The dawn of ‘contemporary’ English
Good language in a book is a basic hygiene factor. At least for me, it sure is.When I say good language, I mean a polished one with impeccable grammar, without slang being thrown in. Yes, there can be a little bit of slang to add authenticity to cultures and people being talked about or for the sake of bringing in a conversational tone. But if the narration itself is liberally peppered with them, it irks me. Books by contemporary authors are beginning to have this trait.
The funniest thing about slang is that it features in places where no filling is required! Take this sentence for example - ‘I was like totally blown away!’ Was the ‘like’ required here? No, it wasn’t. And this is what irritates me. I also feel that extensive usage of slang comes in when you are unable to use the language that you have been taught, properly. The person who speaks/writes does not want to take the trouble to form sentences. So thoughts that form in their head just tumble out with scanty or no regard for structure and coherence.
Consider these -
‘Yesterday, I saw this news item and man! Like it totally knocked me out of my wits. I was like ‘What the hell is this’ and then my friend was like ‘Chill yaar’ and then I …’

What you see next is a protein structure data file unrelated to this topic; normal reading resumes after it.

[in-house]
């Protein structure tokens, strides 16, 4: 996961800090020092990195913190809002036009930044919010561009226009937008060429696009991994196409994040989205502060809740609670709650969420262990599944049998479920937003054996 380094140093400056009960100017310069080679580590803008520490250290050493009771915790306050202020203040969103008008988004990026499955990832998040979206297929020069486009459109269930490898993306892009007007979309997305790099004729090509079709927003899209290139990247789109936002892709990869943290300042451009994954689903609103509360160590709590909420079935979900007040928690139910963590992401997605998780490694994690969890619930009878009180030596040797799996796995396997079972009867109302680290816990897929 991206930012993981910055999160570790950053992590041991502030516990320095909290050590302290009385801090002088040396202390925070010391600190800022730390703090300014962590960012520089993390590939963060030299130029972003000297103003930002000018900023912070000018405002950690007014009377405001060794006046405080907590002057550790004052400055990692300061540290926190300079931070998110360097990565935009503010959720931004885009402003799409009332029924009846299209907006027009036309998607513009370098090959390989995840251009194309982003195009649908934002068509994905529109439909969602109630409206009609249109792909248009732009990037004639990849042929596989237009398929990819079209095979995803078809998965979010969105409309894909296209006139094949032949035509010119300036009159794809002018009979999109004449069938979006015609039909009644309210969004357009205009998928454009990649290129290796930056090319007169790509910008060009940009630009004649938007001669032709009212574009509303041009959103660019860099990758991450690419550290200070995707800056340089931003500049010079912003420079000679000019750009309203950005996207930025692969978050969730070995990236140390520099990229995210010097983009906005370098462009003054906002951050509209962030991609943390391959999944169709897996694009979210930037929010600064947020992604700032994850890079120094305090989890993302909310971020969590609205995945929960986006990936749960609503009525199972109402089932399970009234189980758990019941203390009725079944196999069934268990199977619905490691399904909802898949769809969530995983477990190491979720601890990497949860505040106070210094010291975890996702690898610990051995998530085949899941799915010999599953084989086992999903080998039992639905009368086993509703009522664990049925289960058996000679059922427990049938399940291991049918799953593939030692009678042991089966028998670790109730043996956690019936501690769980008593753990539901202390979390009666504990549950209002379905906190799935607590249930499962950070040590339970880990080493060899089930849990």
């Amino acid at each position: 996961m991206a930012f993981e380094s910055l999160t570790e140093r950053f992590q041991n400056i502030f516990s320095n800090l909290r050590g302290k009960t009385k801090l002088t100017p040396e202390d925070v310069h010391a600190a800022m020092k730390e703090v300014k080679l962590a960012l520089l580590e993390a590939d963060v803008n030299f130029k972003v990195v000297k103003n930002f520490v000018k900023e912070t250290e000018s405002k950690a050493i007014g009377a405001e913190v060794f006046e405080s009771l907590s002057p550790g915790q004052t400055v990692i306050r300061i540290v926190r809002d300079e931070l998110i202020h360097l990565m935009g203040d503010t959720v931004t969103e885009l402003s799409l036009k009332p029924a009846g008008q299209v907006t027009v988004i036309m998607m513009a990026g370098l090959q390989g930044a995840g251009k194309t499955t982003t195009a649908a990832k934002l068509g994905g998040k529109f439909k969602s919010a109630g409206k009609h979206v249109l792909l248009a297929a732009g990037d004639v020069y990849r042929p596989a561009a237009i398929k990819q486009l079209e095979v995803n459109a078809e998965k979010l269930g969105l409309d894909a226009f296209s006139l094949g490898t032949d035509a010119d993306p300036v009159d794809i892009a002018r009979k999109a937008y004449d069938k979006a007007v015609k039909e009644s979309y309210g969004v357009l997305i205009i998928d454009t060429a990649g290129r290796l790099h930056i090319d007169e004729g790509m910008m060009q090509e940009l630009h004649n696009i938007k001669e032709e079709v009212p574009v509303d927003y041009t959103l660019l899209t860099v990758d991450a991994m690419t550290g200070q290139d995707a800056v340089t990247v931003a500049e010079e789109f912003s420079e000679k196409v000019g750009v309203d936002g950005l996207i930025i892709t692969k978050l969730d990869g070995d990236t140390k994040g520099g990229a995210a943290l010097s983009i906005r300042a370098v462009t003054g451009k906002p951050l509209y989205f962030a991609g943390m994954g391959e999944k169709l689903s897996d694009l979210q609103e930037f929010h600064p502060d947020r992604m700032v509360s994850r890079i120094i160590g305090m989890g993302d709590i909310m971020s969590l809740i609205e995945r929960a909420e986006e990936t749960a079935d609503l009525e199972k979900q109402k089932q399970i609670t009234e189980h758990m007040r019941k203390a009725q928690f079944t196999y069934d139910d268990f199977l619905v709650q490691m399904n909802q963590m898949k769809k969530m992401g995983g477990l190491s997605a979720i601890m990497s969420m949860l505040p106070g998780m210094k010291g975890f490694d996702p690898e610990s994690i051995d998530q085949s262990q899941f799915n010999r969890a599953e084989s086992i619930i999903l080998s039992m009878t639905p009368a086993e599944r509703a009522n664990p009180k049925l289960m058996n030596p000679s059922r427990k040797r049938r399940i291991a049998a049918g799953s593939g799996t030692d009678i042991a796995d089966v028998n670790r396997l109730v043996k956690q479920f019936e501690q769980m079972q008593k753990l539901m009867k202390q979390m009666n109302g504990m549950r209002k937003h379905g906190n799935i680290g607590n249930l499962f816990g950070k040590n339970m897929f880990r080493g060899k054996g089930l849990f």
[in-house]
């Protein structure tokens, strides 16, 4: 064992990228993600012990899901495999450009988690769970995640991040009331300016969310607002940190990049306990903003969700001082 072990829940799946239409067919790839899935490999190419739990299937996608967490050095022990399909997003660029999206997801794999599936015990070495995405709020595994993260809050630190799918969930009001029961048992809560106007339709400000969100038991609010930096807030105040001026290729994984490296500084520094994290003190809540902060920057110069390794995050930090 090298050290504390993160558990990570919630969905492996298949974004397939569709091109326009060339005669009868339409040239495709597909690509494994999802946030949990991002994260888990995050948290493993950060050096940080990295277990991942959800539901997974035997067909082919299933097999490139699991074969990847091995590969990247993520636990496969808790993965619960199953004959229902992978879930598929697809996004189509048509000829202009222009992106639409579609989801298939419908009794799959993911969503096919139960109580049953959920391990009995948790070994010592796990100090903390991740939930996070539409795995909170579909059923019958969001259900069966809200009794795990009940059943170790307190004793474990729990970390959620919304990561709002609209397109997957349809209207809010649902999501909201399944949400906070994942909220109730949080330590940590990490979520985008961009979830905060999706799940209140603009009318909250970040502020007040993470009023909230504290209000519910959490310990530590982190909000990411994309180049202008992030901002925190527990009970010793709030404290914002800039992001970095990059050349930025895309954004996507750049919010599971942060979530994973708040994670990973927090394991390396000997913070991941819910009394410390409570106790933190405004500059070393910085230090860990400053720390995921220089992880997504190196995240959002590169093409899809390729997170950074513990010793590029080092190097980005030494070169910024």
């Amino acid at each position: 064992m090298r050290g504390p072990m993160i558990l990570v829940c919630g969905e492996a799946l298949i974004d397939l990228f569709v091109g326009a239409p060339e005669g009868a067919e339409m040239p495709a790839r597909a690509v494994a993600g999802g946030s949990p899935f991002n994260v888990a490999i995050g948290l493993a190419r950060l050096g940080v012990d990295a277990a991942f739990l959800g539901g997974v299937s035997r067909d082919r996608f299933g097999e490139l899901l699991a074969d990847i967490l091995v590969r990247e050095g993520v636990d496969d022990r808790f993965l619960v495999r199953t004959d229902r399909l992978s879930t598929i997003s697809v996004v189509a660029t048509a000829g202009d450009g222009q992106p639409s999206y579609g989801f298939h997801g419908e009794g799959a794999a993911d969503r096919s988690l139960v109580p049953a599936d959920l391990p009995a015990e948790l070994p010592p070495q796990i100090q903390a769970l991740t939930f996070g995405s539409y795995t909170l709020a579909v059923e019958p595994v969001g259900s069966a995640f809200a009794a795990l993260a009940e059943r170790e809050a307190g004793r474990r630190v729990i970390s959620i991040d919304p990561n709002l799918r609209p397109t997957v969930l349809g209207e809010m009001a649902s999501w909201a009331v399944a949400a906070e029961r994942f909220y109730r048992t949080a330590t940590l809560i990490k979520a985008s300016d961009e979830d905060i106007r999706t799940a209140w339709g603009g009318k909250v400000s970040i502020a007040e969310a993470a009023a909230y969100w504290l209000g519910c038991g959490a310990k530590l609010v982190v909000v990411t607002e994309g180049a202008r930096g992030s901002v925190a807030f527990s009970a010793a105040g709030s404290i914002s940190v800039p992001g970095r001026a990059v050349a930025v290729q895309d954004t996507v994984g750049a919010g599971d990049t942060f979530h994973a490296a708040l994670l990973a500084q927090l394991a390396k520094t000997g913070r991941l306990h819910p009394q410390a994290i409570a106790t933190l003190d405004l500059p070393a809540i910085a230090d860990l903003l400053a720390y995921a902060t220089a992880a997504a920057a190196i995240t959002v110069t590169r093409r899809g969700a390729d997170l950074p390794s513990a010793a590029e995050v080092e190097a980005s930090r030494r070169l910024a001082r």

Conversationally, this may be fine. But in a book? I feel it is not.
‘That damn thing cost me a freakin 1000 bucks.’
Okay, so you did think that it cost you a lot and you may say so too. Probably while talking to a friend or when you pass a note. But in a book? Well, I disagree.
Anything practiced professionally definitely deserves the respect due to it. When I scribble on bits of paper, I can do what I like. But when I have an audience, I have a responsibility. Maybe authors do it for the sake of giving a feel of the book being ‘current’ in every sense by depicting life, as it is today and language, as it is widely spoken today. But it steps down from the status of a book then. This is totally my take of course. For me, the joy of reading is lost when the writing doesn't preserve the beauty of the language. And a topper in the list of ‘killers of good language’ is unnecessary usage of slang.
My opinions are no different when it comes to talking. If I find somebody repeatedly using irritating slang in every sentence, I just feel like walking away from there.
I am sometimes concerned that books will increasingly start turning out this way. We already have a bandwagon of people who extensively speak this language. Maybe we will soon have an entire generation talking and writing in this ‘contemporary’ style, resulting in the English language that we know now being wiped out of the face of earth. It is a highly paranoiac thought but I do feel it may come to happen sometime.
But then, even Shakespearean English went out of trend to be replaced by what we currently speak and write. And maybe some insufferable prissy like me would have worried about it during those times too :)